3/4 cup granulated sugar.

When the war started, at first we weren't sure what we were going to do.

2 tablespoons light cream cheese - (1 ounce) (do not use fat free - you will need 1, 8-ounce brick of cream cheese total for the recipe).

The Korean War (in South Korean Korean: 한국전쟁; Hanja: 韓國戰爭; RR: Hanguk Jeonjaeng, "Korean War"; in North Korean Korean: 조국해방전쟁; Hanja: 祖國解放戰爭; MR: Choguk haebang chŏnjaeng, "Fatherland: Liberation War"; 25 June 1950 - 27 July 1953)[41][42][c] was a war between North Korea (with the support of China and the Soviet Union) and South Korea (with the support of the United Nations, with the principal support from the United States (US)). 

The war began on 25 June 1950 when North Korea invaded South Korea[44][45] following a series of clashes along the border.[46][47]

1 teaspoon pure vanilla extract.

As a product of the Cold War between the Soviet Union and the United States, Korea had been split into two sovereign states in 1948 with the border set at the 38th parallel. A socialist state was established in the north under the communist leadership of Kim Il-sung and a capitalist state in the south under the anti-communist leadership of Syngman Rhee. 

Both governments of the two new Korean states claimed to be the sole legitimate government of all of Korea, and neither accepted the border as permanent. The conflict escalated into warfare when North Korean military (KPA) forces-supported by the Soviet Union and China-crossed the border and advanced into South Korea on 25 June 1950.[48]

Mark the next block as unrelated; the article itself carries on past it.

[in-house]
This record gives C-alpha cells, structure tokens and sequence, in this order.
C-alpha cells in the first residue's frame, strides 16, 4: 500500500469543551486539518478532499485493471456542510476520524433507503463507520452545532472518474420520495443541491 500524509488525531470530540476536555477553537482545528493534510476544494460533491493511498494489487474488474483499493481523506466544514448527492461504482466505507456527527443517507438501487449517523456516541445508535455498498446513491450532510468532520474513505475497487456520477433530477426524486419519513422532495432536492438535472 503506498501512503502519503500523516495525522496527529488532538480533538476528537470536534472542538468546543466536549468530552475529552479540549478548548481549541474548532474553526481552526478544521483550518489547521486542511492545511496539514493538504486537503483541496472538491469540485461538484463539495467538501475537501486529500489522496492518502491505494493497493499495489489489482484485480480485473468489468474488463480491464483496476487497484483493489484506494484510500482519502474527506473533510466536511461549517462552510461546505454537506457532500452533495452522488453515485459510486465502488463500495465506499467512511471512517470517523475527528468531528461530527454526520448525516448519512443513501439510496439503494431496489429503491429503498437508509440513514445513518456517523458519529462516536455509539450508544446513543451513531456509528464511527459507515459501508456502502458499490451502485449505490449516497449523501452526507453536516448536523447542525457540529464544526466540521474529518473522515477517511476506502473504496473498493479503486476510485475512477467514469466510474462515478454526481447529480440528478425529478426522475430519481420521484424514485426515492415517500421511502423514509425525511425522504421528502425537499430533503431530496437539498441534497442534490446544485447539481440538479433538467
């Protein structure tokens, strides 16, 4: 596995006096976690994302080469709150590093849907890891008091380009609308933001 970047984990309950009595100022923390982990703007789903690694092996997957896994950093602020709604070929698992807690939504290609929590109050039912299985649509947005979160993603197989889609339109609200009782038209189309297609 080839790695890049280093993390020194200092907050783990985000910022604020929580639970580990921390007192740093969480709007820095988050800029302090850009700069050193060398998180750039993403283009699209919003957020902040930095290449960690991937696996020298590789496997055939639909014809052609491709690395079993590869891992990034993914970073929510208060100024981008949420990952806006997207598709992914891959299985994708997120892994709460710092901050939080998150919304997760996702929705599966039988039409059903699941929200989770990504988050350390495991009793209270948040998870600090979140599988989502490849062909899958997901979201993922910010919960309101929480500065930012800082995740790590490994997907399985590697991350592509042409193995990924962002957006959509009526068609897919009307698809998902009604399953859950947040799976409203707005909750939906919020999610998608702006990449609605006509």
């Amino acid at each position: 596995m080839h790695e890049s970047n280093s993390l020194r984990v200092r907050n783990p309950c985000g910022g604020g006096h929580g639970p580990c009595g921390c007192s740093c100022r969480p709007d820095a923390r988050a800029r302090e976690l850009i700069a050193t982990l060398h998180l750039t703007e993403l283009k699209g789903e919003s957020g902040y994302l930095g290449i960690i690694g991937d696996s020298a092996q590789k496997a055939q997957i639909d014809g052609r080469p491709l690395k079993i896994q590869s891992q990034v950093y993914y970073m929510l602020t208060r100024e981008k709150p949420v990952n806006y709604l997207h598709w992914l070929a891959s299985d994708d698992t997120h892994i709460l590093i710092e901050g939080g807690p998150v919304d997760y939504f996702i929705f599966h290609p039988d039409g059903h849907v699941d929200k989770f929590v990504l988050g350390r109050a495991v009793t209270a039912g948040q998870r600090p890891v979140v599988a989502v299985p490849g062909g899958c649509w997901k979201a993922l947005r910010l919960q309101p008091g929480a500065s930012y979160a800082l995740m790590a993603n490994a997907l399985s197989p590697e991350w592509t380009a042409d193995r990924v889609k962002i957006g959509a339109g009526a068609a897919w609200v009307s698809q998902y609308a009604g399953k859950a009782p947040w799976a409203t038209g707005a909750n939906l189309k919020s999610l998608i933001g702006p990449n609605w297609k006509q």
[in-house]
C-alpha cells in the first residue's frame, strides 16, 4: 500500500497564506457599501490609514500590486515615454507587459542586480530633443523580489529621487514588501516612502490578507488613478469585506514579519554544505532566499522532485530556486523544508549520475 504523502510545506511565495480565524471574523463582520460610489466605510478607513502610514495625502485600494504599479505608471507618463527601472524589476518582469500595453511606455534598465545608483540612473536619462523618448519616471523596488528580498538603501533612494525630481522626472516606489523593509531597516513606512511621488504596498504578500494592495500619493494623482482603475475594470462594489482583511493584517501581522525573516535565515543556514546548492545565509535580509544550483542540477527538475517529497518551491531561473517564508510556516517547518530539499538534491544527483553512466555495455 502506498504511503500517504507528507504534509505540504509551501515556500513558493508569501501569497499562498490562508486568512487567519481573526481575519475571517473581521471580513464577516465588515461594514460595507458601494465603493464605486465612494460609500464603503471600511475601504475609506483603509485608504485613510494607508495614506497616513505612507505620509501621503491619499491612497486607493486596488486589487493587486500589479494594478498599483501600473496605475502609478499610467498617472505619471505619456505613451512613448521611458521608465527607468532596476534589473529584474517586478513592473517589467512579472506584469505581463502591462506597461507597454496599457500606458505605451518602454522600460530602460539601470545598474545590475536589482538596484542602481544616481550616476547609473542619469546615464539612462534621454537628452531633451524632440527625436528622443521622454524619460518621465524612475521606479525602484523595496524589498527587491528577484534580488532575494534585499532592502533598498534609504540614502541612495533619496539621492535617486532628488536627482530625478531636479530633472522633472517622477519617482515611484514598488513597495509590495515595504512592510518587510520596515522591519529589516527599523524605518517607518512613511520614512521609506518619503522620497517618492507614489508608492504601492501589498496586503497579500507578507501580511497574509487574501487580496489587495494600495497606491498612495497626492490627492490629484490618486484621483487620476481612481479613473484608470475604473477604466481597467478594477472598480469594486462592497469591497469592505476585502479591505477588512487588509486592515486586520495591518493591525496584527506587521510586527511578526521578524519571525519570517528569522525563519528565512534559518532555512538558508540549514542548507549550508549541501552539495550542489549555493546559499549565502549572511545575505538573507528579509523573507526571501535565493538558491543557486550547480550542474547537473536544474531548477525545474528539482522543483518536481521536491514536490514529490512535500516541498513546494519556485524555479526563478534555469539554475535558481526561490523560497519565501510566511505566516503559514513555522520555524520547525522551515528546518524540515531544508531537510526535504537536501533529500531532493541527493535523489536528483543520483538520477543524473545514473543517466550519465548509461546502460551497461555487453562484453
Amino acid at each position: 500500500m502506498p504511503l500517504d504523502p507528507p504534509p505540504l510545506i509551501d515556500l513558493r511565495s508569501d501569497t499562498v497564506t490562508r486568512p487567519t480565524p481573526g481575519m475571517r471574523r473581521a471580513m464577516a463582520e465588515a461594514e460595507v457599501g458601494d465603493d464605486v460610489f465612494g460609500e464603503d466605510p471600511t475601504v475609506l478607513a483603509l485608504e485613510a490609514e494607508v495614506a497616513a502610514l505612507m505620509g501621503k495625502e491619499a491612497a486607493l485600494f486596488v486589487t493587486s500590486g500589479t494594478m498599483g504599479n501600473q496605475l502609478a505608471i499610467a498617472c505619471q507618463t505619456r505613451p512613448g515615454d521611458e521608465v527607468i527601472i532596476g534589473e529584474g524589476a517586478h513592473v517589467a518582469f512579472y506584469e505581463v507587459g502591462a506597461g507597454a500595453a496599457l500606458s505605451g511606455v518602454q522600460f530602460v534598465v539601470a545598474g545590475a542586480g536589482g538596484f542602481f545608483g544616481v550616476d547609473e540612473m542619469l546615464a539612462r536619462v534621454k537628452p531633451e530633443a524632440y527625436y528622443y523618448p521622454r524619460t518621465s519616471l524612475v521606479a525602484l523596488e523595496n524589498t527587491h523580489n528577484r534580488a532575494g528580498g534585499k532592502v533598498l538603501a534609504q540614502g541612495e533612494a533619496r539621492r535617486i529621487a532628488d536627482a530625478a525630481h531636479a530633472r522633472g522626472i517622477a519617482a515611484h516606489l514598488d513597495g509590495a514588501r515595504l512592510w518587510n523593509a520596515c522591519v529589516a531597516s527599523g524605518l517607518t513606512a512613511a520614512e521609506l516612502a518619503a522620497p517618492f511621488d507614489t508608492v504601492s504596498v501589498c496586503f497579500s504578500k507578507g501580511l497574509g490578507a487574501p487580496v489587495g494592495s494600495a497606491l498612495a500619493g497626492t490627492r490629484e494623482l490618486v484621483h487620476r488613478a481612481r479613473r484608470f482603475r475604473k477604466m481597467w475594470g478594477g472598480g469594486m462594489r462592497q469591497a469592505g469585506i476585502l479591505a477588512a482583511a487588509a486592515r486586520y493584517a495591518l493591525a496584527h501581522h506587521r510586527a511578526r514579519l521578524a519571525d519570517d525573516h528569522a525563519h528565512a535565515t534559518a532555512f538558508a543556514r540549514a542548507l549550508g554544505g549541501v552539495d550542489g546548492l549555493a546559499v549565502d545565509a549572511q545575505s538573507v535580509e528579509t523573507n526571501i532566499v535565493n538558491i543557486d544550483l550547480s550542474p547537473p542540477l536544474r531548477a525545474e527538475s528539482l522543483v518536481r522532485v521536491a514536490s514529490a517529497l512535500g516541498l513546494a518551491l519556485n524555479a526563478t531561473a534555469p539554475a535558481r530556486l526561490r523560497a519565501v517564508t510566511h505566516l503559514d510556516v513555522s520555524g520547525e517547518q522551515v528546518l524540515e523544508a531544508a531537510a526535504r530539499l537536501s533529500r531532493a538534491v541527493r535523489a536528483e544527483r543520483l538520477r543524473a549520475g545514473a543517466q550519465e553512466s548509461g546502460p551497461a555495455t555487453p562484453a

The United Nations Security Council authorized the formation of the United Nations Command and the dispatch of forces to Korea[49]to repel what was recognized as a North Korean invasion.[50][51] Twenty-one countries of the United Nations eventually contributed to the UN force, with the United States providing around 90% of the military personnel.[52]

1/2 teaspoon freshly grated lemon zest.

After the first two months of war, the ill-equipped and underprepared South Korean Army (ROKA) and the US forces rapidly dispatched to Korea were on the point of defeat, forced back to a small area behind a defensive line known as the Pusan Perimeter. In September 1950, an amphibious UN counter-offensive was launched at Incheon, and cut off many KPA troops in South Korea. Those who escaped envelopment and capture were forced back north. UN forces invaded North Korea in October 1950 and moved rapidly towards the Yalu River-the border with China-but on 19 October 1950, Chinese forces of the People's Volunteer Army (PVA) crossed the Yalu and entered the war.[48] The surprise Chinese intervention triggered a retreat of UN forces back below the 38th Parallel by late December.